Named after Christian County in Kentucky through the influence of emigrants from that county.
Established February 15, 1839 as Dane County (Laws, 1839, p. 104). Name changed to Christian County in 1840.
J. H. SALLIDAY, deceased, was for many years
numbered among the substantial farmers and enterprising citizens of Stonington
Township. Coming to Christian
County a poor man, through the exercise of his industrious
qualities he acquired a large estate and won the respect of his friends and neighbors.
His birth occurred March 10, 1837, in Bucks County, Pa. His father,
Jacob G. Salliday, was also a native of the same county, and removed to Ohio with his parents. He was a soldier in the War of 1812, and died when nearly seventy-nine years of age.
His wife, whose maiden name was Mary Hartsell,
was likewise a native of the Keystone State, and was called from this life while a resident of Philadelphia, at
the age of seventy-eight years.
The boyhood and youth of our subject were
passed under the parental roof, where he remained until about twenty-two years of age. He was given a fair education
and became thoroughly acquainted with the proper methods of farm work.
On the 10th of November, 1861, Mr. Salliday
was united in marriage with Miss Angeline Holben, who was born March 27, 1840, in Medina County, Ohio. She was the eldest child in a family of five whose parents were Elias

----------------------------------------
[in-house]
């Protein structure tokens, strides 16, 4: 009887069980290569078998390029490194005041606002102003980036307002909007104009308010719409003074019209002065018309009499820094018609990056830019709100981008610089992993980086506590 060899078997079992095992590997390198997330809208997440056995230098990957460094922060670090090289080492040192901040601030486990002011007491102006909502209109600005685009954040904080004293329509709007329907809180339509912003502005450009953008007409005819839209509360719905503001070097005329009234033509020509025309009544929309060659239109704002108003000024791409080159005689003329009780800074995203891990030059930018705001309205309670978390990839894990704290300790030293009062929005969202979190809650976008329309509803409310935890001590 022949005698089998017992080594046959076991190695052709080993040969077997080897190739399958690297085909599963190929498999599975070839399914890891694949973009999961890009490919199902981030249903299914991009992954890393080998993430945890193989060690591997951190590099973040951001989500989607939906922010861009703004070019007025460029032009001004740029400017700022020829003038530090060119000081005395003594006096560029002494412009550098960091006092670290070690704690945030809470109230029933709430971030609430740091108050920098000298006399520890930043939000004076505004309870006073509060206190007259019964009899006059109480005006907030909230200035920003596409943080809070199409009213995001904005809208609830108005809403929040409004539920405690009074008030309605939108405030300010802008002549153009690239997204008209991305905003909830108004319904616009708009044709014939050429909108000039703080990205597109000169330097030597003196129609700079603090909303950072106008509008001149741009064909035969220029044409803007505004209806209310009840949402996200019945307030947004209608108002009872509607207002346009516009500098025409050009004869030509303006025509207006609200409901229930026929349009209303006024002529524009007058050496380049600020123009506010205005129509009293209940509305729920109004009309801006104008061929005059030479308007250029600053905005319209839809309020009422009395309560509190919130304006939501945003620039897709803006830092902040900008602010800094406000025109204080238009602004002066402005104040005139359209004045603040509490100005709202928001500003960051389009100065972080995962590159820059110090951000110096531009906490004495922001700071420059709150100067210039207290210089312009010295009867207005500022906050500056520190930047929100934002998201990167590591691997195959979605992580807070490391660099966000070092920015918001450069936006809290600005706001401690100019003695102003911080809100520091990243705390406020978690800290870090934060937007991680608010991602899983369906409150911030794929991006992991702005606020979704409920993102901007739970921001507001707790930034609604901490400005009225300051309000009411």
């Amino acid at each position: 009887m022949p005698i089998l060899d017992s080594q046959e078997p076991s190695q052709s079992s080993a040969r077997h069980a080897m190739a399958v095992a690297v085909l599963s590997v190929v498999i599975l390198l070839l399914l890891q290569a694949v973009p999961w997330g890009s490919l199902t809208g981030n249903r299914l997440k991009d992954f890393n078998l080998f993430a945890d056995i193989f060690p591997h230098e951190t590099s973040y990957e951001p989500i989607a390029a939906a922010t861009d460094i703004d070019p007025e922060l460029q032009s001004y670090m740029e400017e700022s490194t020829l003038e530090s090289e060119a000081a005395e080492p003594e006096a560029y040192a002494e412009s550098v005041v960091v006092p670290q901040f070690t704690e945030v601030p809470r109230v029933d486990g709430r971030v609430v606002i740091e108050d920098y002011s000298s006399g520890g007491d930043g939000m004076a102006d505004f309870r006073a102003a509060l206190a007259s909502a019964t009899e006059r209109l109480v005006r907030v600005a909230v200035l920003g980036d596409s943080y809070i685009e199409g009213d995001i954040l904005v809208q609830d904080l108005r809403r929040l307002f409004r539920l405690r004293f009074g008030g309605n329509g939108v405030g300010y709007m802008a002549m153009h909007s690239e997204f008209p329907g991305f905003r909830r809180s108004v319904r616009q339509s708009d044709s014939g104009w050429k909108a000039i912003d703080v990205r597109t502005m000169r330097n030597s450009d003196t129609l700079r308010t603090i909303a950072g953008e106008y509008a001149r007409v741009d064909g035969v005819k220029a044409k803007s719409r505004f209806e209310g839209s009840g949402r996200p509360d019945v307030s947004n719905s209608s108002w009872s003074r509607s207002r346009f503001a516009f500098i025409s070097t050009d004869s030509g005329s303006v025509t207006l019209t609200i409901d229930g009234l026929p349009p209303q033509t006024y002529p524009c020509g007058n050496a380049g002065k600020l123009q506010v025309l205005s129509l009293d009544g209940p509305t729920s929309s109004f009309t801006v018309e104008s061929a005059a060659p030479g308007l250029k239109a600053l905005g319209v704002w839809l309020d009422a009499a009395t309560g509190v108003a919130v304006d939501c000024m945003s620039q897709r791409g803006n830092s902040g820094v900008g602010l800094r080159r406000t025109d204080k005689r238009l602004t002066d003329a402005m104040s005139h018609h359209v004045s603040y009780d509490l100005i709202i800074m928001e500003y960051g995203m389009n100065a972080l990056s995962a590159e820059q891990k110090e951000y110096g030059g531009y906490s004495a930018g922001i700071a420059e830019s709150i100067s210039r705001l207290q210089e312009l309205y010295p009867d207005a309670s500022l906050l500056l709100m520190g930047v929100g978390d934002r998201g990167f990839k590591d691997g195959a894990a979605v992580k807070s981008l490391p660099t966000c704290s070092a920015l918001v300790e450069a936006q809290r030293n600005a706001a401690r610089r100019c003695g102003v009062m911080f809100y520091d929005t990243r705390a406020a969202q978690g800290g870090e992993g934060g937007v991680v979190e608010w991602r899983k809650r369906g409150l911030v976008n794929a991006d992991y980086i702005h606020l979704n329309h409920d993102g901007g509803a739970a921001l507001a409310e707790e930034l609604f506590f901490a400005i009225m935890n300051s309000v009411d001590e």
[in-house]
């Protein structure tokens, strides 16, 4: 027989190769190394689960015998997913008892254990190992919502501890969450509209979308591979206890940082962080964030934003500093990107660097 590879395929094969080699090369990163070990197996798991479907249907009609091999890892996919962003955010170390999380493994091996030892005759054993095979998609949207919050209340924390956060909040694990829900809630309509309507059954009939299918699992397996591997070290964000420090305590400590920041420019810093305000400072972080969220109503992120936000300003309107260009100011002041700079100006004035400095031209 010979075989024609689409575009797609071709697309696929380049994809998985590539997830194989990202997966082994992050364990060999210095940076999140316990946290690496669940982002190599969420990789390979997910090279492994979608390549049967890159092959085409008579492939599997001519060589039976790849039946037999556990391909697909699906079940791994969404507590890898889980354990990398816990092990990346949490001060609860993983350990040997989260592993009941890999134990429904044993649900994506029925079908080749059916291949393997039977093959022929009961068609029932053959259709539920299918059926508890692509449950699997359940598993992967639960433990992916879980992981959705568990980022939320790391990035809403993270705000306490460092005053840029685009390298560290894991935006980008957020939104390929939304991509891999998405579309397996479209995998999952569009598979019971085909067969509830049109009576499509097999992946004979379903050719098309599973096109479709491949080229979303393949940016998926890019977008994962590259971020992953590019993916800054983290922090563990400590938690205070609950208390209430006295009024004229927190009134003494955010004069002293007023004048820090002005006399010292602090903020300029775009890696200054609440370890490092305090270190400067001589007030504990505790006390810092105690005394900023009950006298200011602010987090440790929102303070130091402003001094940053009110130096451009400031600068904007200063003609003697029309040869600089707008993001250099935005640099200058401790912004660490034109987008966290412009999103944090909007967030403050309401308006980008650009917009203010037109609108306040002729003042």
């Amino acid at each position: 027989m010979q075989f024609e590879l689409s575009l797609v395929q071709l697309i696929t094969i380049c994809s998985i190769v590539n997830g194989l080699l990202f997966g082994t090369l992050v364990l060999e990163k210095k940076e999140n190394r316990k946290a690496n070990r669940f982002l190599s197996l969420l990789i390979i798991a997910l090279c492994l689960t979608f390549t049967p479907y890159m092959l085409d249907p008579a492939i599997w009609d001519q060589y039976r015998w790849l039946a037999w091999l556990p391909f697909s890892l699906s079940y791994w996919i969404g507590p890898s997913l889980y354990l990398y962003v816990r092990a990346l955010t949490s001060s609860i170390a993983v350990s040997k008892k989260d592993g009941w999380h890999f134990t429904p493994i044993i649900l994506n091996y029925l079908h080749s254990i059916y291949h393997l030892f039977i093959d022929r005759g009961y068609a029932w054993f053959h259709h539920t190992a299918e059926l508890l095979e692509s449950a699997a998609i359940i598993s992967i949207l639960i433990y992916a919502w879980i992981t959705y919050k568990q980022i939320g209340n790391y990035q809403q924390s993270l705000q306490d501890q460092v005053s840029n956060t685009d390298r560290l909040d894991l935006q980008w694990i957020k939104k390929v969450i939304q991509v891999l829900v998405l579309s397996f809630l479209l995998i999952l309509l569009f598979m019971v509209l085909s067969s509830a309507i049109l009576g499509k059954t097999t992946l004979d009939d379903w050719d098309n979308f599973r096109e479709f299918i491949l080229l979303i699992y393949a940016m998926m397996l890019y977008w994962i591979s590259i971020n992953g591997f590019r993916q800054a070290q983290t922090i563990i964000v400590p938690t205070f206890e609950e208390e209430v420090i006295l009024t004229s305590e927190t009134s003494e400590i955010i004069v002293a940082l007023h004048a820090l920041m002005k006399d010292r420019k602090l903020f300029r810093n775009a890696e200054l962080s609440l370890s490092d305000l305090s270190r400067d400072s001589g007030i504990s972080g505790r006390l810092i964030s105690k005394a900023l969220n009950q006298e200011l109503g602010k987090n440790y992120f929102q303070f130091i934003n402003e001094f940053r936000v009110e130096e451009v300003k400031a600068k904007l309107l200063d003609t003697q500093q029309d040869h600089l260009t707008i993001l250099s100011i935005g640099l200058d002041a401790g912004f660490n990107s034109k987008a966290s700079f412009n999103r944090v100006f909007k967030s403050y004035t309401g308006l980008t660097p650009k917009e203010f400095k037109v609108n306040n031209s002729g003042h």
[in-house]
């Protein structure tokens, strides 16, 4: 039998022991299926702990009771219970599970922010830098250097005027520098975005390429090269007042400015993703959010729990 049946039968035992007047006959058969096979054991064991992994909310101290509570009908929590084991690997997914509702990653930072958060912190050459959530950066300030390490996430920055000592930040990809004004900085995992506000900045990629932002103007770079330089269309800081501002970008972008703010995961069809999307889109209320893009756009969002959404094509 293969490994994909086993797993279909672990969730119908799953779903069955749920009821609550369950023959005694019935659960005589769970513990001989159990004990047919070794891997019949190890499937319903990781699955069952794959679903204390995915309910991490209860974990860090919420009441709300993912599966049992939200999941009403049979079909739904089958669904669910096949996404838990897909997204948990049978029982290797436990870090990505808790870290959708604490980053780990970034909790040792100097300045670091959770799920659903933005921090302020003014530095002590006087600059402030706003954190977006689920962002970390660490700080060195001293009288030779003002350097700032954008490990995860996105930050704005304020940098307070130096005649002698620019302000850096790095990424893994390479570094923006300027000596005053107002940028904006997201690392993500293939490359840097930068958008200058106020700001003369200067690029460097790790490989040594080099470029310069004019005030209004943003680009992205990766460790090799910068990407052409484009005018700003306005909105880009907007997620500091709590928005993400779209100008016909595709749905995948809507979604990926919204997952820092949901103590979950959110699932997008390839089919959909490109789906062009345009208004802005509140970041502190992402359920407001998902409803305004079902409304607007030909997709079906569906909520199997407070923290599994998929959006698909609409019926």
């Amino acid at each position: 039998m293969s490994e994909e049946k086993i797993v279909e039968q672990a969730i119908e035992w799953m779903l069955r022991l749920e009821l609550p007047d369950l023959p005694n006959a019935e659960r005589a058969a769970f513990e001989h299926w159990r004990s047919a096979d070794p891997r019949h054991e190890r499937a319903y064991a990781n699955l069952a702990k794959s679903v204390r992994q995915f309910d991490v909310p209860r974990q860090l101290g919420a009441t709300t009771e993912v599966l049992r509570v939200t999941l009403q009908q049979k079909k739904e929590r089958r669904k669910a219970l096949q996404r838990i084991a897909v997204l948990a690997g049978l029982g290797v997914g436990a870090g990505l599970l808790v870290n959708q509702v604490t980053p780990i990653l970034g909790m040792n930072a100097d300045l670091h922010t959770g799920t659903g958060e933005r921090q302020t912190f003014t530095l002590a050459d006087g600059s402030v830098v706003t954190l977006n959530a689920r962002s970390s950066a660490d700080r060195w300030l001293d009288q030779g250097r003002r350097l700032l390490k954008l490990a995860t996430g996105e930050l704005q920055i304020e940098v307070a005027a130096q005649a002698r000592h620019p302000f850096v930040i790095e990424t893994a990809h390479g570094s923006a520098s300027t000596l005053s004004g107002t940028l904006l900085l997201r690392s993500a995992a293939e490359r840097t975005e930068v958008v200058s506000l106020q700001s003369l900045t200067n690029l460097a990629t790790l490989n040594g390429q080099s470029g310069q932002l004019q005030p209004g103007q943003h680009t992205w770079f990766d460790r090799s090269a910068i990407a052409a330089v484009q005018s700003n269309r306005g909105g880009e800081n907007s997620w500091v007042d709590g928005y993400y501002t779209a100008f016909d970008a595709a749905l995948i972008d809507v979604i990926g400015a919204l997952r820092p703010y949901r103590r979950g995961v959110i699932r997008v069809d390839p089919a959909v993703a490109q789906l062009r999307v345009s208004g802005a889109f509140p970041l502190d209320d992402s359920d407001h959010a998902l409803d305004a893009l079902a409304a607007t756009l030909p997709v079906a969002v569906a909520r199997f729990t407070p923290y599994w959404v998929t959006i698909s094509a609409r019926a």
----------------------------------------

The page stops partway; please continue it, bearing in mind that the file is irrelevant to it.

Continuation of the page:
and Margaret (Hartman) Holben. The former was a native of New York and emigrated to Ohio
in an early day. In 1866 he came to Illinois,
where he still makes his home, now well along in years. His father was a native of France.
Mrs. Holben was born in Pennsylvania, of German
ancestry, and died when in her thirty-fourth year, in 1856.
Our subject was the third in a family of
eight children, and by his marriage he became the father of a like number. The eldest, Roland E., died at the age
of twenty-three years, being accidentally killed in a runaway; Victorine is the wife of John D. Hackenberg, a prominent
farmer and stock-raiser of this county, a sketch of whom appears elsewhere in this volume; Edson P. died in infancy;
Ella H., wife of Thomas E. Gragg, and Reuben J. reside at home, the latter operating the farm; Eben O. died in
infancy; Monroe H., who is well educated, is attending the School of Pharmacy at
St. Louis; and Angle M. is still living with
Mr. Salliday was often honored with local
positions of responsibility and honor, and filled about all of the township offices. On the question of politics,
he was always to be found on the side of the Democratic party.
As a farmer, he was very successful and
acquired a valuable estate. On the 12th of July, 1890, death called him from the scene of his labors, when he was
in his fifty-fourth year. He lies buried in the
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